To remove EDTA, nuclei were washed with a low volume of TDX buffer (Illumina, cat. No. FC-121-1030). Transposition was performed as published [12, 13] with several modifications. Briefly, purified nuclei were resuspended in 22.5 µl TDX and transposed using 2.5 µl of the Tn5 enzyme from the Nextra kit (Illumina, cat. No. FC-121-1030) for 15 min at 37 °C in a thermal shaker. DNA was then purified by PCR Extraction Kit (hy-labs, EX-GP200), and PCR reactions for library amplification were performed as described previously [12, 13]. Briefly, the libraries were amplified for five cycles followed by qPCR on 10% of the reaction to assess the number of additional cycles needed (6–9 additional PCR cycles). The libraries were size selected by a gel-free double-sided size-selection protocol using Agencourt AMPure XP beads (Cat. No. 63881) at 0.5X and 1.2X. DNA was quantified by Qubit HS DNA kit (Thermo Fisher, Q32854), and analyzed on a BioAnalyzer or TapeStation. Libraries were sequenced on an Illumina HiSeq 2500 sequencer, and 61 bp were sequenced using a single-end protocol.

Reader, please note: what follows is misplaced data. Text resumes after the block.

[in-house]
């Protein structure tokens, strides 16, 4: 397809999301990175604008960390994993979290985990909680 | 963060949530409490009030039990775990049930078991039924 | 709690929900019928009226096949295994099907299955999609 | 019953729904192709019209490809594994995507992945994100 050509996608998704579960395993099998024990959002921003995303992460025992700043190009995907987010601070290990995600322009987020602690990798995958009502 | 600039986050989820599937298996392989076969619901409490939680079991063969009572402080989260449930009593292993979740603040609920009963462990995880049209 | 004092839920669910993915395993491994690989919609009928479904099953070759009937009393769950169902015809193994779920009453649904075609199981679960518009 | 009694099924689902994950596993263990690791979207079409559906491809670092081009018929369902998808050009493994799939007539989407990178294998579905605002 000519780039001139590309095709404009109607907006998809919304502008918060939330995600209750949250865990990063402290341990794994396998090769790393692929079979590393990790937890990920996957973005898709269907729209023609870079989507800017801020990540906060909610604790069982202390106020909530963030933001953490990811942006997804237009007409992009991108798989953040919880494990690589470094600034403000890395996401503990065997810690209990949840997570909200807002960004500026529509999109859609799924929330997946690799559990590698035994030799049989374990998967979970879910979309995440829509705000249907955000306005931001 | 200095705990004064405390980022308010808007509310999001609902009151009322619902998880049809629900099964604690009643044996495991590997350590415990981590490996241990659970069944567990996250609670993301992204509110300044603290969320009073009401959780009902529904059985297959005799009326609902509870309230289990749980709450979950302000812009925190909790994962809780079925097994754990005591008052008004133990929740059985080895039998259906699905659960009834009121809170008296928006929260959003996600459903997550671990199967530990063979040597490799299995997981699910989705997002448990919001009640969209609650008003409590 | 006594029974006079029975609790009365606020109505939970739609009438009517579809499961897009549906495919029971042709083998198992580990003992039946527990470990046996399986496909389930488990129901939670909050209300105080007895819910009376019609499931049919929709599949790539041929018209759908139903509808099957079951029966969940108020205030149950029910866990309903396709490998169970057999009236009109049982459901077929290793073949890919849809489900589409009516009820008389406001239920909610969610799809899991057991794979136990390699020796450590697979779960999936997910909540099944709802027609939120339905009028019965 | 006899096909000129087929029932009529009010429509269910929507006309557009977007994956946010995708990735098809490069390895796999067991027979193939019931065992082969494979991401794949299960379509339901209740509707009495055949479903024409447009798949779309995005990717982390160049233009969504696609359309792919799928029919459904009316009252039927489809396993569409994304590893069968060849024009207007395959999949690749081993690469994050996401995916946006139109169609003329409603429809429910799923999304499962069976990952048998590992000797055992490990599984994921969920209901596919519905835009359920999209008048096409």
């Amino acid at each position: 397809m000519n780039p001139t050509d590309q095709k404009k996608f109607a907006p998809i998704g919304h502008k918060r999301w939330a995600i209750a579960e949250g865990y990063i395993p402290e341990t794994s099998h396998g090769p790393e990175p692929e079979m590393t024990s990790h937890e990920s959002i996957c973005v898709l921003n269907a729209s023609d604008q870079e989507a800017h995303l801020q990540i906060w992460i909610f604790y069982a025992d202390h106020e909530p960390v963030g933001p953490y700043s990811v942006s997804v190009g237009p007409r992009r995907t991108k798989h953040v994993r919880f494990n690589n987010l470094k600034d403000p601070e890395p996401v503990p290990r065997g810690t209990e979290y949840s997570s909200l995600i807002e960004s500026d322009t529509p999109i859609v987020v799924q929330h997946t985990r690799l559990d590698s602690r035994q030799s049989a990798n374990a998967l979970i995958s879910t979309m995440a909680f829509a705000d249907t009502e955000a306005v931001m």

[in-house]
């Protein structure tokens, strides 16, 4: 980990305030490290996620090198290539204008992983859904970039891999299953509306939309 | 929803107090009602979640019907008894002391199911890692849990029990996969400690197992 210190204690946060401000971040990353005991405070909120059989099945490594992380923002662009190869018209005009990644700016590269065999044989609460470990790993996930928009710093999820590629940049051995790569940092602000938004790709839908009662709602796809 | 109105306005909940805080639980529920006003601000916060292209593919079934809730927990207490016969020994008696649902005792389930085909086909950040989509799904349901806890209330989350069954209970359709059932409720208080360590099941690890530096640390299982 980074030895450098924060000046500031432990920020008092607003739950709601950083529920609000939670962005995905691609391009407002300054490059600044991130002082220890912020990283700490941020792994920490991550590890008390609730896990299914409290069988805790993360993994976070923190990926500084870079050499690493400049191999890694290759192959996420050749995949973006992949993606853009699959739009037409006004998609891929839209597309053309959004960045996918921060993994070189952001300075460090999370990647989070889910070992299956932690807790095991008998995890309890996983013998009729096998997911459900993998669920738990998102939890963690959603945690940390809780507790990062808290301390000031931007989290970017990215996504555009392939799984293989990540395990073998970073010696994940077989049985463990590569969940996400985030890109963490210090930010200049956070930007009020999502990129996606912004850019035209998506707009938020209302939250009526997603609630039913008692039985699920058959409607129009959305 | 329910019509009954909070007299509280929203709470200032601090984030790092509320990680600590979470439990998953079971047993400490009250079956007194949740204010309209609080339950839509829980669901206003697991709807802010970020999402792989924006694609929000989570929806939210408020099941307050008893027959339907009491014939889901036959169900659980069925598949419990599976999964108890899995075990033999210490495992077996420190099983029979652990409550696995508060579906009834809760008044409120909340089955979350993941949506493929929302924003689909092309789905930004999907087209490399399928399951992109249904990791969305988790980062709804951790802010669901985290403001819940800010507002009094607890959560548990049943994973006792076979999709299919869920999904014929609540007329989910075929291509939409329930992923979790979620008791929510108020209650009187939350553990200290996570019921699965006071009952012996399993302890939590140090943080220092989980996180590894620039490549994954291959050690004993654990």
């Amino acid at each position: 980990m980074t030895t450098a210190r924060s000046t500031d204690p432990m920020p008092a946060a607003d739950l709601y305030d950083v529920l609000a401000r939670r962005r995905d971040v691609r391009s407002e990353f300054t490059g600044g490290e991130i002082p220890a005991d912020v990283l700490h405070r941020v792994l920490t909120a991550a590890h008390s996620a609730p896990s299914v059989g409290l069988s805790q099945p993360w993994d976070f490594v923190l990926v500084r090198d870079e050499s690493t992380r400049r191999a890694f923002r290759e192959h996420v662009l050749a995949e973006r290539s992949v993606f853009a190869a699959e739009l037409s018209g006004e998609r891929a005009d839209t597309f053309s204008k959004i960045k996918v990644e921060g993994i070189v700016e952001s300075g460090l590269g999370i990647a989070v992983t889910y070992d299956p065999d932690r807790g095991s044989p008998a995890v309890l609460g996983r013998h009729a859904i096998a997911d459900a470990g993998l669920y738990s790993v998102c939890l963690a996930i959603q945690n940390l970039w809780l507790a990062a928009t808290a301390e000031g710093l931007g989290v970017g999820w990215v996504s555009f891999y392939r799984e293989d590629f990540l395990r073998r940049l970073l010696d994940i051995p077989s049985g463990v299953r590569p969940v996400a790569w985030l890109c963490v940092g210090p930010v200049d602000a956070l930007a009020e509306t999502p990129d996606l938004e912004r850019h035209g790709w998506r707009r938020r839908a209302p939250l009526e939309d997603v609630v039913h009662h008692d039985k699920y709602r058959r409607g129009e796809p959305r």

Quality control for ATAC-seq libraries by qPCR

The enrichment of accessible regions relative to inaccessible regions was measured by qPCR using DNA from the final ATAC-seq libraries. qPCR was performed using the iTaq universal SYBR green supermix (Bio-Rad, 172-5124). The final volume of each reaction was 10 μl. Primers were designed using the NCBI primer-BLAST. The final concentration of the primers was 0.5 μM. All amplicons were 90 bp long. Each PCR plate contained genomic DNA, and normalization was performed using the following equation: (primer efficiency)(average cq gDNA − average cq sample) for each primer set. To define the fold change for each library, the average of normalized amplification of all accessible (open) regions was divided by the average of normalized amplification of all inaccessible (closed) regions. qPCR thermal cycles were as follows: 3 min 95 °C; 39X (10 s 95 °C, 30 s 60 °C).

The following qPCR primers were used to amplify accessible loci (5′–3′): Set 1: forward: TGGAATACACCAGAGAAAGGATAAC, reverse: GCATAAGTGATTTCATTCTGCGA. Set 2: forward: AGCCCATTCAAGGCCTCACA, reverse: GGCAATTCGAAGTTGAAGGCAT.

The following qPCR primers were used to amplify inaccessible loci (5′–3′): Set 3: forward: ATCATATTCTTCACAGTTTGATCCC, reverse: ACATTTCAGGTTGGGAGACAGA. Set 4: forward: CCCAGGGGAATACGGTCAAC, reverse: AAGAGCTTACGAAACTGGAGGT.

RNA-seq

RNA was isolated from 14-day-old roots using TRIZOL (Life Technologies) reagent and cleaned with RNA Clean & Concentrator™-5 (Zymo, R1015). RNA was quantified by NanoDrop2000 (Thermo Fisher). Libraries were prepared with the NEBNext RNA library prep kit (module E7530-E7490). cDNA was quantified using a Qubit HS DNA kit (Thermo Fisher, Q32854) and analyzed on a BioAnalyzer or TapeStation. Libraries were sequenced on an Illumina HiSeq 2500 sequencer, and 61 bp were sequenced using a single-end protocol.